Hamilton suffered with neck spasms and flu symptons but still raced to second place
Lewis Hamilton said problems with his neck had almost forced him to pull out of the European Grand Prix.
The McLaren driver, also suffering from flu-like symptoms, was second to Felipe Massa's Ferrari after having injections in his neck to alleviate the problem.
"Luckily I have a great doctor and a great team or I might not have made it," said the Englishman.
"As it was, it was pretty tough in the race and I had a lot of pain, but I don't think I lost time because of it."
Hamilton actually extended his championship lead despite not winning the race, but Massa leapfrogged team-mate Kimi Raikkonen as his closest pursuer.
Hamilton is six points clear of Massa, with Raikkonen 13 adrift of the lead after retiring with engine failure from fifth place after a disappointing race.
Hamilton said he believed his neck problems had been caused by the position in which he had slept.
He said it had been "touch and go" whether he raced, and that McLaren test driver Pedro de la Rosa had been on standby.
"I think the spasms started when I woke up at around 5am yesterday (Saturday) and they were so bad I was struggling to stand up," he said.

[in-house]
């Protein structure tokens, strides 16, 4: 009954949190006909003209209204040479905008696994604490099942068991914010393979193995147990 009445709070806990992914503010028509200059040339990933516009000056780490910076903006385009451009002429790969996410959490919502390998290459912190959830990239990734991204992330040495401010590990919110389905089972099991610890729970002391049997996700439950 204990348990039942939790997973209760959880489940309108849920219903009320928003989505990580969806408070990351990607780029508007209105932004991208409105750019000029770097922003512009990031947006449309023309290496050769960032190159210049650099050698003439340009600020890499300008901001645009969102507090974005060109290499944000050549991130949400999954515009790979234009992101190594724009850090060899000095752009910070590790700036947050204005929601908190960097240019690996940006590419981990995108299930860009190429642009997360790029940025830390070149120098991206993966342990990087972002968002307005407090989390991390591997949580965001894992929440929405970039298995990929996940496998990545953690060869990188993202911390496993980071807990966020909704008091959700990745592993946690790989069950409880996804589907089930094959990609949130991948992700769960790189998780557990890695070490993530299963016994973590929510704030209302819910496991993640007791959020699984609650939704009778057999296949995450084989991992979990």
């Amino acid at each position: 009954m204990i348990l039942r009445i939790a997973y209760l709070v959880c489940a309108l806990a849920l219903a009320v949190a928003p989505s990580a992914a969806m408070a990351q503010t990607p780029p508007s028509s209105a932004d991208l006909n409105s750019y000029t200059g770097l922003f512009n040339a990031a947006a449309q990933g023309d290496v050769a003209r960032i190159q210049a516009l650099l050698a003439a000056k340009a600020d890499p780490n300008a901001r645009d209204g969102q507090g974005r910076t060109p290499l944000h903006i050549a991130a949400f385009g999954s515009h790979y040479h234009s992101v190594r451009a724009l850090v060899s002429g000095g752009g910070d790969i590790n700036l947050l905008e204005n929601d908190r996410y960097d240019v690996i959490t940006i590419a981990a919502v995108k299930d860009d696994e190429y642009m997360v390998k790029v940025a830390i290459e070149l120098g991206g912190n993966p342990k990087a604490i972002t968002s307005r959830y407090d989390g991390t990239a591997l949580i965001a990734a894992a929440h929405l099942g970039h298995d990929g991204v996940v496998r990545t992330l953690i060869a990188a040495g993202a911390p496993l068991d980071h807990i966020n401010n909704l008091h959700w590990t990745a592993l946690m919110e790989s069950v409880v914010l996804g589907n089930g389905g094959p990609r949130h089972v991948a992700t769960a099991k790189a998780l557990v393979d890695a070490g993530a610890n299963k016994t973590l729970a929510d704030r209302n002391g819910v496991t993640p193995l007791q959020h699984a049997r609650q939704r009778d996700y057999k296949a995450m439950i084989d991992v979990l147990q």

"I had to have injections in my neck and I took some painkillers and I got through it, but it was tough. Pedro was looking forward to racing, I know that."
Hamilton said he had been feeling unwell ever since arriving in Valencia on Thursday.
"I have had a miserable weekend really from the day I arrived - I have a lot of flu symptoms, a fever every day," he said.
"I have had low energy, just felt poorly with problems with the spasms in my neck which led to me being in doubt for the weekend and obviously for this race."
I still think I can come back this season
Hamilton said his neck was still sore but that he doubted it would be a problem for the Belgian Grand Prix in two weeks' time, despite the long, fast, demanding corners on the Spa-Francorchamps circuit.
Raikkonen's last victory came at the Spanish Grand Prix in April and after another dismal race in Valencia he conceded getting his title defence back on track will be difficult.
"There are still many races to go and it can change so quickly, but there is no doubt it won't be easy," said the Finn.
"Losing the points we could have got is not very good. We are in a bit of a worse situation in the championship.
"I am not too worried. I still think I can come back this season."